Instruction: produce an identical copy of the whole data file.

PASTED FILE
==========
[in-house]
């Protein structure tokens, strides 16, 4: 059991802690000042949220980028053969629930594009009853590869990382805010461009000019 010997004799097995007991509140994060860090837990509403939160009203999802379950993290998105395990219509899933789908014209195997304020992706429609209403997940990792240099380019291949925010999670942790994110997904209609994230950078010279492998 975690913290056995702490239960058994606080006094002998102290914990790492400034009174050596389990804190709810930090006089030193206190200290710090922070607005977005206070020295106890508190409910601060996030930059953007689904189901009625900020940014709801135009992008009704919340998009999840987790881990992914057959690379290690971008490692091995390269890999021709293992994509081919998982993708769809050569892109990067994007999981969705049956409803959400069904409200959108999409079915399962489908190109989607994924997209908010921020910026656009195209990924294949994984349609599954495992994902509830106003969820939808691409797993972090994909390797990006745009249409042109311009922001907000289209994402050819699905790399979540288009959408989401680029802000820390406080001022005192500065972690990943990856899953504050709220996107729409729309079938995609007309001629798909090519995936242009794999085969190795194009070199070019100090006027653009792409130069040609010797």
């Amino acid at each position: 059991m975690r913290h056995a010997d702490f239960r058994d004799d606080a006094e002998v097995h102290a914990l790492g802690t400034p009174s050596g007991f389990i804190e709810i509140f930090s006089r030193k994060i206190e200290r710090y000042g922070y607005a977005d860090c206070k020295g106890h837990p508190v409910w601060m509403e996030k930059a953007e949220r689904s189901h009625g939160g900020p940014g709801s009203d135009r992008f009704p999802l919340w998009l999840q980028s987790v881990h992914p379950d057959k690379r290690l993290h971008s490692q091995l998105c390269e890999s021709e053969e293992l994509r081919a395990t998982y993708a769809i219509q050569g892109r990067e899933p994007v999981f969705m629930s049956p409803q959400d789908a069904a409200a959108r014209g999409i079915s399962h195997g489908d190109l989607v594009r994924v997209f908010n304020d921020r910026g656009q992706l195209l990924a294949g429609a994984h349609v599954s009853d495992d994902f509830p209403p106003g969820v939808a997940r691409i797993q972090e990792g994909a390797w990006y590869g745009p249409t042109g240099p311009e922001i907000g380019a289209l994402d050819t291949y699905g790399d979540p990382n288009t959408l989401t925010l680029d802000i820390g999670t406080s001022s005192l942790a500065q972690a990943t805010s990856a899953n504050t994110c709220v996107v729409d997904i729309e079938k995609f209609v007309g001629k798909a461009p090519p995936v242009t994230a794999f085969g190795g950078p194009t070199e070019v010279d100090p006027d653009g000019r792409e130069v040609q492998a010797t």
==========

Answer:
[in-house]
């Protein structure tokens, strides 16, 4: 059991802690000042949220980028053969629930594009009853590869990382805010461009000019 010997004799097995007991509140994060860090837990509403939160009203999802379950993290998105395990219509899933789908014209195997304020992706429609209403997940990792240099380019291949925010999670942790994110997904209609994230950078010279492998 975690913290056995702490239960058994606080006094002998102290914990790492400034009174050596389990804190709810930090006089030193206190200290710090922070607005977005206070020295106890508190409910601060996030930059953007689904189901009625900020940014709801135009992008009704919340998009999840987790881990992914057959690379290690971008490692091995390269890999021709293992994509081919998982993708769809050569892109990067994007999981969705049956409803959400069904409200959108999409079915399962489908190109989607994924997209908010921020910026656009195209990924294949994984349609599954495992994902509830106003969820939808691409797993972090994909390797990006745009249409042109311009922001907000289209994402050819699905790399979540288009959408989401680029802000820390406080001022005192500065972690990943990856899953504050709220996107729409729309079938995609007309001629798909090519995936242009794999085969190795194009070199070019100090006027653009792409130069040609010797």
């Amino acid at each position: 059991m975690r913290h056995a010997d702490f239960r058994d004799d606080a006094e002998v097995h102290a914990l790492g802690t400034p009174s050596g007991f389990i804190e709810i509140f930090s006089r030193k994060i206190e200290r710090y000042g922070y607005a977005d860090c206070k020295g106890h837990p508190v409910w601060m509403e996030k930059a953007e949220r689904s189901h009625g939160g900020p940014g709801s009203d135009r992008f009704p999802l919340w998009l999840q980028s987790v881990h992914p379950d057959k690379r290690l993290h971008s490692q091995l998105c390269e890999s021709e053969e293992l994509r081919a395990t998982y993708a769809i219509q050569g892109r990067e899933p994007v999981f969705m629930s049956p409803q959400d789908a069904a409200a959108r014209g999409i079915s399962h195997g489908d190109l989607v594009r994924v997209f908010n304020d921020r910026g656009q992706l195209l990924a294949g429609a994984h349609v599954s009853d495992d994902f509830p209403p106003g969820v939808a997940r691409i797993q972090e990792g994909a390797w990006y590869g745009p249409t042109g240099p311009e922001i907000g380019a289209l994402d050819t291949y699905g790399d979540p990382n288009t959408l989401t925010l680029d802000i820390g999670t406080s001022s005192l942790a500065q972690a990943t805010s990856a899953n504050t994110c709220v996107v729409d997904i729309e079938k995609f209609v007309g001629k798909a461009p090519p995936v242009t994230a794999f085969g190795g950078p194009t070199e070019v010279d100090p006027d653009g000019r792409e130069v040609q492998a010797t």